Either way, normal times or not, you do not want to waste a drop.

Pandemic Survival Guidelines

The way the modern global infrastructure works, we see contact with humans from all over the globe within a single day, which makes virus transmission extremely likely in normal circumstances. Combine this with the fact that antibiotics of incredible power being overused are forcing viruses and bacteria to evolve constantly to survive and we have a situation where the possibility of a super-bug appearing is not just a possibility but a very dangerous inevitability.

A lot of scientists and epidemiologists nowadays believe that a global scale pandemic is entirely possible. The best we can do in the mean time is to be as ready as we can be in case something like this happens. There are far worse things than the fictional zombie apocalypse out there in terms of bacterial and viral infections, so let’s talk about ways we can protect ourselves in such cases:
Much like any situation where we have a threat, the first step is assessing what we’re dealing with. Right this second someone, somewhere out there is dying due to infectious diseases. These unwanted microscopic guests aren’t going away anytime soon, so we need to be the ones taking measures to keep ourselves safe no matter what. Often media will let the story go if the outbreak is small and may not even be reported, but you should still stay ahead of the media and pay attention to such minor outbreaks as they can always be the sign of an upcoming pandemic. Despite the pretty poor way the 2015 Ebola outbreak was handled, the CDC monitors a lot so you would do well to pay attention to any news they and the federal government have to share anyway.

You need to make sure you have your own water, food and other aid supplies no matter what, as this will make you have more than what about 90% of the population have at any given time. People are generally skeptical and believe that they will have what it takes to survive a disaster, so they rarely prepare for one. Unfortunately as any disaster survivor can tell you that is a very unrealistic scenario. You need to make sure you have what you need to make sure you will survive not just a few days, but long term if need be. Epidemics are a situation with a lot more insidious dangers than any other sudden disaster. You should always have what you need so you can avoid going to public areas where contagion levels will be higher, regardless of transmission vectors.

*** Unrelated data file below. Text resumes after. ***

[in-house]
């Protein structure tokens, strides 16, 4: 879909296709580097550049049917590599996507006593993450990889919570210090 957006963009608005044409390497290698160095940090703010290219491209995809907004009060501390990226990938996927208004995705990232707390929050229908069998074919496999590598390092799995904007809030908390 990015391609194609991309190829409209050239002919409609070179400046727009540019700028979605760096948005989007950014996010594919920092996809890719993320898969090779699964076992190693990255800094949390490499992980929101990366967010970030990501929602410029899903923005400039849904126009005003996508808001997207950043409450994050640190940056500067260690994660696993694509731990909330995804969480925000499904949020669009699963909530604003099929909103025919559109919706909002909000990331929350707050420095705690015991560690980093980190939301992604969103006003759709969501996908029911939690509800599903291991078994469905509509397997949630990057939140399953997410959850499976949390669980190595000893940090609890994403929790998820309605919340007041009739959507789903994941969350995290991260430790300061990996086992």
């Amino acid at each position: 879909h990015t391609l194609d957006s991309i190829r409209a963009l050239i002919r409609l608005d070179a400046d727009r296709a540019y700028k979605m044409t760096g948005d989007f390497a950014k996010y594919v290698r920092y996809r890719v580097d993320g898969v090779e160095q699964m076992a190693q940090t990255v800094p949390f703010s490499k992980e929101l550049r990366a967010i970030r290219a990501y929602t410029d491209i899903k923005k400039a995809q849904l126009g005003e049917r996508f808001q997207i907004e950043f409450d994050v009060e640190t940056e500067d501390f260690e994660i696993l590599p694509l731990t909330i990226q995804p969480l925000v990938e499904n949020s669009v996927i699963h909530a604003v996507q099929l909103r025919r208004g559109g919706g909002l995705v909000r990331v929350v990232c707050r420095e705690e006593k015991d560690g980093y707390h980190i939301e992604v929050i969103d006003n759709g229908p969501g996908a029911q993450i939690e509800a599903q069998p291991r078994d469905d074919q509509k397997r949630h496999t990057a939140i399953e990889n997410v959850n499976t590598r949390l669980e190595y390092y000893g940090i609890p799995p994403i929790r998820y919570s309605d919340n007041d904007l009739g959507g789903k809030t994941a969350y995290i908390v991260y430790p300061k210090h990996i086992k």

Identifying High Risk Areas
When an outbreak does happen, you will want to make sure you watch to see whether the infection spreads closer to where you live. Depending on the way the virus or bacteria are transmitted, it may take days or months for it to reach a pandemic state. Make sure you watch where the infection pops up and do your best to avoid such areas at all costs.

Keeping up Proper Hygiene
You need to make sure you are careful with your hygiene during an outbreak. Depending on the way the virus or bacteria is transmitted, this can easily be the thin line between staying healthy and getting sick. Always wear gloves and a medical mask at the least and if you know the contagion to be airborne, you should do your best to avoid concentrations of people. Evacuate the city if you must to stay safe. You can have a self-storage facility house most of the supplies you need, coming over and picking them up when you need them or you can construct some type of storage in your home if you live away from the cities. Either way works, just remember to keep an eye on expiration dates and to have enough water to last you for at least two weeks. A storage room is necessary if you want to keep your supplies safe. Make sure you pack everything airtight and move your supplies out of storage and into a saferlocation outside the city during the early stages of an epidemic.
Article provided by: Removals London LTD


By C. J. Gardner July, 2015
I don’t remember exactly when the “room” entered my night time thoughts.  It wasn’t exactly a dream…just a grumbling voice in my head saying…”prepare”.  Prepare for what, I wondered!  I tried to turn over, ignore the message, and grasp the illusive sleep I so desperately needed.  Each night the message returned in some form or another.  Often I would fall asleep immediately only to wake an hour later…thinking about how I was to prepare and for what.  Most of the time, sleep wasn’t on the program at all, and my brain would begin going ninety miles an hour the minute my head hit the pillow.  During the day, my deranged thoughts wandered to the “room” while I was cooking, while I was cleaning, while I was showering, or while I was reading and trying to relax.  I began to appreciate what Noah probably went through when God first mentioned an ark to him!

The “room” had never really had a purpose…nothing ever seemed to fit exactly.  It was an 8X10 basement room with no windows!  When the house was built, it was to be a fitness room…but after moving in the treadmill…we realized there was no room for anything else.  The treadmill eventually
went into a garage sale from lack of use! Then, my husband decided to make the “room” into his office.  Cabinets were installed along one wall with peg board and electrical outlets for his coffee pot.  A large computer desk was purchased with extra drawers for files and important papers.  It looked like an office!  It smelled like an office!  But…there were no windows!  My husband eventually dragged his files and papers and boxes to the dining room so he could see the outside world as he worked.  I retired and began to sew and make crafty things, so I set up my sewing machine in the “room”, and used the desk as a cutting table.  Soon, however, I too longed for the light of day, and crafting went by the wayside.